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Social Capital- GS 2 (SHGs, Charities, Cooperatives) Lesson- 1 Presented By: ROMAN SAINI
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In This Lesson Introduction . Crucial Roles In Society
Social Capital Collective efforts and cooperative action have been a part of human behaviour right from the early days of civilisation Gradually such collective action led to formation of small habitations, communities, villages and thereafter large cities and metropolises. They in turn, created complex social groups and governmental organisations. .In course of time, government and society became too big and formalized and somewhat distant from the common man Thus evolved a need for mutual networking and interaction for solution of issues.
Social Capital . The term 'Social Capital' was first used by L.J. Hanifan, a State Supervisor for Rural Schools in Virginia in 1916. .He used it in the context of the community's involvement in the successful running of schools. As a concept, it received entry in social science literature in the 1980s. Soon it assumed an economic connotation and came to be accepted as a factor of production in the development theory. . It refers to those institutions, relationships, and norms that shape the quality and quantity of a society's interaction. .
Social Capital It consists of trust, mutual understanding, shared values and behaviour that bind together the members of a community and make cooperative action possible. .The basic premise is that such interaction enables people to build communities, to commit themselves to each other, and to knit the social fabric A sense of belonging and the concrete experience of social networking and the relationships of trust and tolerance that evolve can bring great benefits to people. Social capital now stands accepted as a necessary element of development theory. In many cases it provides a cogent explanation for the failure of economic policies.
Social Capital .The notion that a set of macro-economic policies supported by appropriate institutions would necessarily transform an economy often does not work in actual practice. Policies and institutions operate in an ensemble which is strongly conditioned by sociological parameters .Socio-cultural elements influence political and economic factors to behave in ways that considerably change the pace of the economic processes. Social Capital and Trust are elements of cohesion in society and entrepreneurship and are vital for setting in processes that expand social, economic and political opportunities. They lead to formation of specialised groups and organisations generally known as Social Capital Institutions or the third Sector. .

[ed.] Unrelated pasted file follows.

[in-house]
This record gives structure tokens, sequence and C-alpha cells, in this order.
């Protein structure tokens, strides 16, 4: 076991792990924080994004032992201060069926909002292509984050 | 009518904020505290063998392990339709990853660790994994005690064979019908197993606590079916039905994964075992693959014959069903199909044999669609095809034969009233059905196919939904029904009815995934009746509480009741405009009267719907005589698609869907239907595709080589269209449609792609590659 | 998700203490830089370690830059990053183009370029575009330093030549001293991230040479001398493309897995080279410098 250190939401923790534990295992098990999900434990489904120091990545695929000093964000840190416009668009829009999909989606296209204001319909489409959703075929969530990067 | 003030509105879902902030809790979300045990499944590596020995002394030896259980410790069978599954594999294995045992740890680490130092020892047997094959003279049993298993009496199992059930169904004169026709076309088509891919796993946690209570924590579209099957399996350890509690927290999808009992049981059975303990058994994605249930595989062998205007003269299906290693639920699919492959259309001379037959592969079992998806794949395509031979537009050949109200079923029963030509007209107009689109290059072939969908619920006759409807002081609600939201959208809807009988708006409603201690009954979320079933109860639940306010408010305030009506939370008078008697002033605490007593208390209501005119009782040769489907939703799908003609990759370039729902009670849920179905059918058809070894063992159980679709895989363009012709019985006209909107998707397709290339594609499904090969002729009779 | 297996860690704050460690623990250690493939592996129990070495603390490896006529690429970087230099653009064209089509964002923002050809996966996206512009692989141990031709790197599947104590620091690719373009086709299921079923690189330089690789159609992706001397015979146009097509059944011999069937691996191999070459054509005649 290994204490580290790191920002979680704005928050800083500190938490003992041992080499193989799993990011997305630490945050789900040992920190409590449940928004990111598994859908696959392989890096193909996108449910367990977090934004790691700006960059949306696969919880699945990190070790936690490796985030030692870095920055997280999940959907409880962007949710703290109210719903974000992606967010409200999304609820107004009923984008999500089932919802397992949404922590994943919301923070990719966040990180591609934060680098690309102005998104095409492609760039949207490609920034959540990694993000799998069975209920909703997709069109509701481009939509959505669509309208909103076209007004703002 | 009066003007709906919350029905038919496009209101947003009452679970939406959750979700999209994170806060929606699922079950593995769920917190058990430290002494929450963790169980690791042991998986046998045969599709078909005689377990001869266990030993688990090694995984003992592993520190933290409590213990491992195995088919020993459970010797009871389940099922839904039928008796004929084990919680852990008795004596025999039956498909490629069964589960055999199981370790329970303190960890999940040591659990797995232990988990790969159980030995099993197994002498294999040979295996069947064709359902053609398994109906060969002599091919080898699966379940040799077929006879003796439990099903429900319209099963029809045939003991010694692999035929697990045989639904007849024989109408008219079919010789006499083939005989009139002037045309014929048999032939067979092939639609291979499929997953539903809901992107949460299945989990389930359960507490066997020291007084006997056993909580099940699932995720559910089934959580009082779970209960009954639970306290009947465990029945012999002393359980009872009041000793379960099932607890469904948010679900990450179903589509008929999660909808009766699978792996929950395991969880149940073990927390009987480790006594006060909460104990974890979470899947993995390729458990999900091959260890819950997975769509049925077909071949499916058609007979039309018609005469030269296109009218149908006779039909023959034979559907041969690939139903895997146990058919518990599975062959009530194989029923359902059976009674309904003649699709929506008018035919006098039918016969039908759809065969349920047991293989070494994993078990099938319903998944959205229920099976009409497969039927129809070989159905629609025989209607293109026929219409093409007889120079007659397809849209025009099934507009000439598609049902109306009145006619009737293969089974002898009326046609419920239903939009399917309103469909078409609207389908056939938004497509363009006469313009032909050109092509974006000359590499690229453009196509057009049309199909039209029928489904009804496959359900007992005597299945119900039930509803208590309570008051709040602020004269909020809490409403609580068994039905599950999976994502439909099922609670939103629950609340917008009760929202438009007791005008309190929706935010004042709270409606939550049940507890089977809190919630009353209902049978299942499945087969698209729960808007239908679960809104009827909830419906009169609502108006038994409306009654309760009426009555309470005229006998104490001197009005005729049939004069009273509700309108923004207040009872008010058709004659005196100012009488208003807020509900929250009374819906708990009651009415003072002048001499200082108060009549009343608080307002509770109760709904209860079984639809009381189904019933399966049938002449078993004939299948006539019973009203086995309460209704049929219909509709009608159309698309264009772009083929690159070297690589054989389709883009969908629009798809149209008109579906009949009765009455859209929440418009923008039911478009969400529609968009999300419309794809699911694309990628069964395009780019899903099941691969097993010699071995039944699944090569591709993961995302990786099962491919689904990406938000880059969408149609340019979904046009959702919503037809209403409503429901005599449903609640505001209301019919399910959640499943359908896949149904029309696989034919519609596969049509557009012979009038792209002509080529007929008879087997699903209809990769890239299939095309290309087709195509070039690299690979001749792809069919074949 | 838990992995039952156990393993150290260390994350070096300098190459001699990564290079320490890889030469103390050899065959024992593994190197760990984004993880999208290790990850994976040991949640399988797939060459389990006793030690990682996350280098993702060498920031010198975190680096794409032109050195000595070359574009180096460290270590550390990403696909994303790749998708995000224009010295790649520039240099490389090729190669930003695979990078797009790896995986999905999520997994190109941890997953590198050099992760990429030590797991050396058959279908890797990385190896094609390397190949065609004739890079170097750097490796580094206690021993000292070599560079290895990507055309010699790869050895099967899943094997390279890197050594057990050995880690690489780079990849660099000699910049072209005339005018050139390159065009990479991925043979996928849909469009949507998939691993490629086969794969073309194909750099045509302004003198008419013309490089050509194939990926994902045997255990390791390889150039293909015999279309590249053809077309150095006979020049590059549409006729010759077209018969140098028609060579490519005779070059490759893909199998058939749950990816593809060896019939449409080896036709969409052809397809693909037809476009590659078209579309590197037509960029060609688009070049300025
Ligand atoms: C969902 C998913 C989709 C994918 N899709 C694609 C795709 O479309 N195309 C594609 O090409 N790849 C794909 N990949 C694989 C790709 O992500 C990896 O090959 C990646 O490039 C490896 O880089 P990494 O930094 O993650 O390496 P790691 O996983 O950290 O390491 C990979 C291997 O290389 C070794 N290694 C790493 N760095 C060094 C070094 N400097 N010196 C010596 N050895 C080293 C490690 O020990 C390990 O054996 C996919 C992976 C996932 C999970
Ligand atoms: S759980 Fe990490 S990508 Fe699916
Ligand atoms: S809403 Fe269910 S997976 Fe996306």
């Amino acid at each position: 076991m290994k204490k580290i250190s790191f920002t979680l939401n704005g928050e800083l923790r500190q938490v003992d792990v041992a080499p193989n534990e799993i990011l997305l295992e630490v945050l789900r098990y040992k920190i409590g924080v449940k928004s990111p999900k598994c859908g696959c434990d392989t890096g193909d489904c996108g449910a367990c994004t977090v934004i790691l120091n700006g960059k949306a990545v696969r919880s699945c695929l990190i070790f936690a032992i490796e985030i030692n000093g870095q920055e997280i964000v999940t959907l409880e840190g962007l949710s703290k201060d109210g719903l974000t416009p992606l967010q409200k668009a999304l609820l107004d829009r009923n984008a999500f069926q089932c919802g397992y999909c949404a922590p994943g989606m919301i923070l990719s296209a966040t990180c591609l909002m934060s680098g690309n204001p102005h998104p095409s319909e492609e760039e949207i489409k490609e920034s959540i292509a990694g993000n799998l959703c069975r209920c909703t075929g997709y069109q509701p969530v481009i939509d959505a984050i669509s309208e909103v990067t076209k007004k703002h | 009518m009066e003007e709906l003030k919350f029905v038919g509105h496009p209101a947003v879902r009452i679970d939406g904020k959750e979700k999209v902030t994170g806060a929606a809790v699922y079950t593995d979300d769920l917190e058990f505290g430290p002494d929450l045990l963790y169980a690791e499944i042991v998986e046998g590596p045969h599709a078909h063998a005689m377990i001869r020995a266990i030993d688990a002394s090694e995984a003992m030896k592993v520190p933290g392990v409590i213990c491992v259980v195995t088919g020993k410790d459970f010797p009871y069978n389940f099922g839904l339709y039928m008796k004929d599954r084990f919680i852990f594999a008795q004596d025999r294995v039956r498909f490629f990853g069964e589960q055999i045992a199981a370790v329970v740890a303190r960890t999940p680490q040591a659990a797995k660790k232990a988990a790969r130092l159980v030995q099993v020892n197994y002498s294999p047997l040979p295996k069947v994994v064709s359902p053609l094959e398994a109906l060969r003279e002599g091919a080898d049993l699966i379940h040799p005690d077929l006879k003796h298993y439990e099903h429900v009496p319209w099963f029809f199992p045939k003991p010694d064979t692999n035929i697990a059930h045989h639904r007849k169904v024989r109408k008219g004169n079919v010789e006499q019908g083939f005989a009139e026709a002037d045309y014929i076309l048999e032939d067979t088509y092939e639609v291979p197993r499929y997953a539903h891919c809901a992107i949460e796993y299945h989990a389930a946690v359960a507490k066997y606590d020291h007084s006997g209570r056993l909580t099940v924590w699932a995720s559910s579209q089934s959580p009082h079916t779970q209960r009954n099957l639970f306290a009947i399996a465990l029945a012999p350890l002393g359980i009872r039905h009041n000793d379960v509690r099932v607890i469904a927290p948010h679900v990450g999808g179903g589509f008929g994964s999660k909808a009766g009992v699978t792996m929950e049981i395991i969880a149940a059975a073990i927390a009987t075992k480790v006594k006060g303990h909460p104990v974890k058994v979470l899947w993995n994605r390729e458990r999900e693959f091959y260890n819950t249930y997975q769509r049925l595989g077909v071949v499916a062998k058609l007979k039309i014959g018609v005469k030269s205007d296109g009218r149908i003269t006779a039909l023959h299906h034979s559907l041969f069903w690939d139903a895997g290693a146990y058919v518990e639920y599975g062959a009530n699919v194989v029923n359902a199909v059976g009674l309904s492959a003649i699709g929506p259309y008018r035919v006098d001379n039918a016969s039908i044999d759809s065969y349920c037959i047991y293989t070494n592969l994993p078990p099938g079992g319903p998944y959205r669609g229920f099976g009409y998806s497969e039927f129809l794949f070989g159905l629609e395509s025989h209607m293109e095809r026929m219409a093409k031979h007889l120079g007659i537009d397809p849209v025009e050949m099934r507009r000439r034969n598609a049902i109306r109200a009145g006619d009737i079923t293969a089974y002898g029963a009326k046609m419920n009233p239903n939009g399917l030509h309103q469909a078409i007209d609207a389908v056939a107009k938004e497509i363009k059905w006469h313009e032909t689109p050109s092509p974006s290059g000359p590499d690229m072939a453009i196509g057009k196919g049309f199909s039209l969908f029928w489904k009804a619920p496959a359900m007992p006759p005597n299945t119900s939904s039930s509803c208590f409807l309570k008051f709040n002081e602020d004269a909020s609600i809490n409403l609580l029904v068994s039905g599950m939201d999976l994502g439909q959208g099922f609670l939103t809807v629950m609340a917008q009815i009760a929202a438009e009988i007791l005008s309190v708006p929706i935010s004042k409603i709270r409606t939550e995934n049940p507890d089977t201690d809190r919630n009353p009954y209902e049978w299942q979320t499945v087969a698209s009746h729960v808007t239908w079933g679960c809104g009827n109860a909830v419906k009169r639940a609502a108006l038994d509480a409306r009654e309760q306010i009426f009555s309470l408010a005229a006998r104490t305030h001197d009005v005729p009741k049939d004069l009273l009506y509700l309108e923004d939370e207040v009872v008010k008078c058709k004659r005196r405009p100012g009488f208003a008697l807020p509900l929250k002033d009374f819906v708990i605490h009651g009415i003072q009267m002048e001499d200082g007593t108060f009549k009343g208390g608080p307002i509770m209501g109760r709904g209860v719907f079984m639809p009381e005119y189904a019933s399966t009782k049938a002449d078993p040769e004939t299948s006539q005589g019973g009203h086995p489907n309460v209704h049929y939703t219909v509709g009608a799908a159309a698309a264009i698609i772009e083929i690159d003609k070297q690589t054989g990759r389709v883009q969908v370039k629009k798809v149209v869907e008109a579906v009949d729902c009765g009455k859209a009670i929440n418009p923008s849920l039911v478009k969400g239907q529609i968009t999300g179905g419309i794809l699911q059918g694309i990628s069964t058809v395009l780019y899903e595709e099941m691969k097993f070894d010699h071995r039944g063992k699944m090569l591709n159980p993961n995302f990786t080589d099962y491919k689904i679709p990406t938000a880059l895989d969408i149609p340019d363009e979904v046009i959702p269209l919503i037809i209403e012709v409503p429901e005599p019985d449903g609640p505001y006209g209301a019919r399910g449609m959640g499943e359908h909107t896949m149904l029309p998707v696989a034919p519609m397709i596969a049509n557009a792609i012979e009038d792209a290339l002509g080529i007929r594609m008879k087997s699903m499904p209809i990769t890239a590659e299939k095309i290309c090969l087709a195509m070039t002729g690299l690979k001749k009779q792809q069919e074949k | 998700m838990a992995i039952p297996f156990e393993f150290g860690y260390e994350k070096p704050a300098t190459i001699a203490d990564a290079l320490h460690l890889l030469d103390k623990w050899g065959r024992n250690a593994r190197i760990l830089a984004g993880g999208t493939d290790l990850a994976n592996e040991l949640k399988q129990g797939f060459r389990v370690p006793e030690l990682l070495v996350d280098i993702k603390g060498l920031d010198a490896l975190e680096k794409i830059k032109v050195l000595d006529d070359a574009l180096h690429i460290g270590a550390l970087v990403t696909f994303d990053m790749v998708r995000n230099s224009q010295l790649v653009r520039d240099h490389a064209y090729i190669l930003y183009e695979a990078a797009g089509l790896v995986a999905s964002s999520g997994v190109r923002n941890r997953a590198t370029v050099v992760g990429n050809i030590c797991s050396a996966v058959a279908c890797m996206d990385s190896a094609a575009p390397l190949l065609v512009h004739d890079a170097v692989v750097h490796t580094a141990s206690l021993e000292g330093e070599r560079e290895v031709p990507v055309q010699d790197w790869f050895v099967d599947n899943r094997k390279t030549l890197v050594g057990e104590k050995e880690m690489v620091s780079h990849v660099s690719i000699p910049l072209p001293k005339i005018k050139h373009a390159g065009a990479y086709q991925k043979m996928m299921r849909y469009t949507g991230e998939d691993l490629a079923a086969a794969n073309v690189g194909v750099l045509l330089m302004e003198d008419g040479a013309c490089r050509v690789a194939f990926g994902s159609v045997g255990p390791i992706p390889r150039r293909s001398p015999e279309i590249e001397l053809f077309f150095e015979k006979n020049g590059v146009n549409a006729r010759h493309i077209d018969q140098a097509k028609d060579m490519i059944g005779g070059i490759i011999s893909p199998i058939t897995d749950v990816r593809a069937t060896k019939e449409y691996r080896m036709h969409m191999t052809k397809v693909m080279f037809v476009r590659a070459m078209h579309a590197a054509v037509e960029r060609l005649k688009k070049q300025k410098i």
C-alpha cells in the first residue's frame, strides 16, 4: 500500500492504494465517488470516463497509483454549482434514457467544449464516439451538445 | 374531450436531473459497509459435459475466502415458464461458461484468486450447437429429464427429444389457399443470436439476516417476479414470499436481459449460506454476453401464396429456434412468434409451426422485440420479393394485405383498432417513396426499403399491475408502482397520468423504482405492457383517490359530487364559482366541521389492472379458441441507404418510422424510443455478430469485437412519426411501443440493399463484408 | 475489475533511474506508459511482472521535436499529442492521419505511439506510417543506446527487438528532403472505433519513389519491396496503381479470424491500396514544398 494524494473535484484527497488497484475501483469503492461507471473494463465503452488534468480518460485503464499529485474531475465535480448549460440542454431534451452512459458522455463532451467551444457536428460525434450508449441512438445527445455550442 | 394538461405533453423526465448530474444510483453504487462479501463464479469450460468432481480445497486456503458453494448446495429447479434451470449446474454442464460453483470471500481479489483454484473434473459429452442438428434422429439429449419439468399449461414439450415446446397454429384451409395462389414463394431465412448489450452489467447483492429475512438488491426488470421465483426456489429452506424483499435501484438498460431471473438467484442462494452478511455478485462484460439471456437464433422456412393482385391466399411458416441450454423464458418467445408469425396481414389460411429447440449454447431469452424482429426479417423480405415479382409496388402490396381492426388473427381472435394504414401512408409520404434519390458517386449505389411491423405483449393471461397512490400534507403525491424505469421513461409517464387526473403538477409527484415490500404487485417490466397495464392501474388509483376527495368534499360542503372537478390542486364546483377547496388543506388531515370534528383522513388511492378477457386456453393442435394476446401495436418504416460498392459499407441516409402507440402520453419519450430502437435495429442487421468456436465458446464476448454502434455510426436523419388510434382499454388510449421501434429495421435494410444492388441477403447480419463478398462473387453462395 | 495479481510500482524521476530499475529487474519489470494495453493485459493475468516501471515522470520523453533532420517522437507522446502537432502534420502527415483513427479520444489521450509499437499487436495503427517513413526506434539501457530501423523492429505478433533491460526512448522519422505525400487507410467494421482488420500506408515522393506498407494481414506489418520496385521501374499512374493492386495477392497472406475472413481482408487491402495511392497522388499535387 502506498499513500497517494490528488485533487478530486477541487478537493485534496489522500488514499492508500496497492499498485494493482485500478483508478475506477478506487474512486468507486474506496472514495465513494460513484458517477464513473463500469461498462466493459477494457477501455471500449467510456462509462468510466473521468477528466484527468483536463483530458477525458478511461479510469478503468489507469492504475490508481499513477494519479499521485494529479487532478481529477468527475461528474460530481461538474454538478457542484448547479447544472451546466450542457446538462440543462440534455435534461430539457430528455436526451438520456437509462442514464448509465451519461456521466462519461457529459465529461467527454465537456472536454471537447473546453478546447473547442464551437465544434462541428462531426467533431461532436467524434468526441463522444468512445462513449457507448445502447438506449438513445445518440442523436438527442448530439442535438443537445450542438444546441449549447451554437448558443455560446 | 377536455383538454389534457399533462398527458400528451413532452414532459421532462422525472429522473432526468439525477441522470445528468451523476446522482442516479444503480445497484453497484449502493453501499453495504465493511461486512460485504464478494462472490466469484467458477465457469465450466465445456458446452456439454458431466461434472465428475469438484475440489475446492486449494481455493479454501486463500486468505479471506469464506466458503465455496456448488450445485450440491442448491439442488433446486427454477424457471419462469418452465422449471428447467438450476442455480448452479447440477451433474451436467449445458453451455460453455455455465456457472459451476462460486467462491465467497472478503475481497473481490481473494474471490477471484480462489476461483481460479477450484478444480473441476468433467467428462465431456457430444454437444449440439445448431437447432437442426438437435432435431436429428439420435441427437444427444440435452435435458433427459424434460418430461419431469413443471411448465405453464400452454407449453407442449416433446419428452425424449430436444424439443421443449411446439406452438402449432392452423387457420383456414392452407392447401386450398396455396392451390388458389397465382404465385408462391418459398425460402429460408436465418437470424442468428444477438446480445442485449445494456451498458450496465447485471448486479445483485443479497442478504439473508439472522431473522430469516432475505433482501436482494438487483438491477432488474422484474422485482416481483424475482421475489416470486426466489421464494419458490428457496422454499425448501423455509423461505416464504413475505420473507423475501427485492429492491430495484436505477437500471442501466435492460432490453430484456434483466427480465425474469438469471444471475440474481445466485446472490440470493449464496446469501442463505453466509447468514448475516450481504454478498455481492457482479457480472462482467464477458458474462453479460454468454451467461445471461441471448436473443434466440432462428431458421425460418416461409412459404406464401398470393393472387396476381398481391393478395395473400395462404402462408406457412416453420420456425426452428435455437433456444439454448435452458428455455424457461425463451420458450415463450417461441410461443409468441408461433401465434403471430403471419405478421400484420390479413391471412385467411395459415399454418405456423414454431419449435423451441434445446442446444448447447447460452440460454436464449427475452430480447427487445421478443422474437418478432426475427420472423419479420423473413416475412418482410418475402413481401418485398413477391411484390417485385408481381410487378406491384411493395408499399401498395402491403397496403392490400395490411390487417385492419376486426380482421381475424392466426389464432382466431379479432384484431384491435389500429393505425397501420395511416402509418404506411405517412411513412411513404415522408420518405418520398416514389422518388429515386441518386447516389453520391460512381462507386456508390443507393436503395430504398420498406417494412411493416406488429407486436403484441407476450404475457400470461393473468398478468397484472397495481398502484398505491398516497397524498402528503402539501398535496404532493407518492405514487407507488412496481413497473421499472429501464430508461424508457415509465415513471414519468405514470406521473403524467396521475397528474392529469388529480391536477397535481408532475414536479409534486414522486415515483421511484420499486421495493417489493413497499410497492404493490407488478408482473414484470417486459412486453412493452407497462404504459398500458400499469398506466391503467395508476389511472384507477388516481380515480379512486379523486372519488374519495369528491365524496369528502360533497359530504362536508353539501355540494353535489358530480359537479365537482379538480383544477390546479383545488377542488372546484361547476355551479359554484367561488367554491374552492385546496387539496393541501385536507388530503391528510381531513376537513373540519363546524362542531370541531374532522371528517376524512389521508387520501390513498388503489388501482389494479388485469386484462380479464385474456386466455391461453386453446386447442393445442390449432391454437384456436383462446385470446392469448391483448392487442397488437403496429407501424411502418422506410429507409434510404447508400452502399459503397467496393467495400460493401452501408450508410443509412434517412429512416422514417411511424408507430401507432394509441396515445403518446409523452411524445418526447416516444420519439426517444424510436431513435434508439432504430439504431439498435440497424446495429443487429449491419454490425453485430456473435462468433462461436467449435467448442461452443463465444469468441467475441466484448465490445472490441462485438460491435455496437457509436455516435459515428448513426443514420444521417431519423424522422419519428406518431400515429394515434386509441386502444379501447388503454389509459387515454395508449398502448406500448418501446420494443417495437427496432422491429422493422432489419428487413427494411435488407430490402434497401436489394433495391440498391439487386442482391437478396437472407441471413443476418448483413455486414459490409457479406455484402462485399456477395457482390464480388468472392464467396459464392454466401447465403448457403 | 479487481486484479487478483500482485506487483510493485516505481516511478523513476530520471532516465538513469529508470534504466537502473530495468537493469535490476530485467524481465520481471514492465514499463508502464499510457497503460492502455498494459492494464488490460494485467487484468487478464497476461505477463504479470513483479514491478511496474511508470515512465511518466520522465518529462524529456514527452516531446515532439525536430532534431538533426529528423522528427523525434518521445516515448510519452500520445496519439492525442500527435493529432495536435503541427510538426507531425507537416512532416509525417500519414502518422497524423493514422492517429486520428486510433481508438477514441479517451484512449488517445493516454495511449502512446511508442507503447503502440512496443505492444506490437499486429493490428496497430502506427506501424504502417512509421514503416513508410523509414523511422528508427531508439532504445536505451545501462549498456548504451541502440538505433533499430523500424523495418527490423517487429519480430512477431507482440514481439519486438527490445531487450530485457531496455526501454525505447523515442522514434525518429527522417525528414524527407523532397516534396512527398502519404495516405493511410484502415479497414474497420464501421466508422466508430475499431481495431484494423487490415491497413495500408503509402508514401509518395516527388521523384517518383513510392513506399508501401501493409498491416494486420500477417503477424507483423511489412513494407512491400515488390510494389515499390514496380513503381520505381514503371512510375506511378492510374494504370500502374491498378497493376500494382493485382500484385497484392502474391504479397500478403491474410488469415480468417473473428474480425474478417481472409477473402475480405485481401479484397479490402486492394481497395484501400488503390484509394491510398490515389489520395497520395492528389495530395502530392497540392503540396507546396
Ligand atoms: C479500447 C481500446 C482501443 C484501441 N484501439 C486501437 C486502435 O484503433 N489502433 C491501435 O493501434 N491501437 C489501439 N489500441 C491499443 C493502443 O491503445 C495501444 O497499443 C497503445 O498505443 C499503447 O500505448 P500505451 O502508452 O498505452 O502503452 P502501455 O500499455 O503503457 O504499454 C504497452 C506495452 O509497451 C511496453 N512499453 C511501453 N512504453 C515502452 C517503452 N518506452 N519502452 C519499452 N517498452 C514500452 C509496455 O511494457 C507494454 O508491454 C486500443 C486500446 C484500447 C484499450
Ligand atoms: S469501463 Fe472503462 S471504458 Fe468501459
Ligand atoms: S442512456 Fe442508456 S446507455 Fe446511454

Social Capital Though, social capital as an element of human entrepreneurship came into focus in the western world only during the last two decades, cohesiveness and community institutions have been part of life and culture in our country right from the early days of Indian civilisation. . The archeological remains at Mohenjodaro and Harappa indicate existence of an advanced form of community life where people were linked extensively both socially as well economically with one another. The management of village commons, streets, irrigation tanks, ponds etc. was based primarily on a spirit of cooperation and mutual assistance.
Social Capital The Maurya and Gupta empires saw emergence of effective community organisations in the form of Sabhas and Village Councils, where local citizens could sort out many of their problems through mutual understanding and consultation. . In the far South, it was the Sangam era lasting for about seven centuries betweern 200 BC to 500 AD when the first signs of organised inter-community and intra-community systems and the concept of State sector appeared. Through the rise and fall of empires, this environment of mutual interaction and cooperative behaviour continued and to a large extent it may be given the credit of sowing the seeds of social and cultural nationalism across the subcontinent. .
Social Capital Non-profit organisations are also available to sub-groups of the population who desire a range of public goods that exceeds what the government or society is willing to support Non-profit organisations have a readymade role in planning hospitals, universities, social service agencies and civil organisations The Value Guardian Role: The role of the non-profit sector is to function as a "value guardian" in society, as exemplar and as embodiment of a fundamental value emphasizing individual initiative for the public good just as private economic enterprises serve as vehicles for promoting individual initiative for the private good. In the process, non-profit bodies foster pluralism, diversity and freedom
Social Capital In fact, most of the social movements that have animated western society over the past century the movement for women's suffrage, protection of civil rights and the initiative to protect environment, all took shape within the nonprofit sector By highlighting social and political concerns, by giving voice to underrepresented people and by integrating these perspectives into social and political life, these organisations function as a kind of safety-valve that helps to preserve democracy and maintain a degree of peace in the contemporary polity and society. . The Community Building Role:- Finally, non-profit organisations play a vital role in creating and sustaining social cohesiveness through bonds of trust and reciprocity that seem to be pivotal for a democratic society and a market economy to function effectively.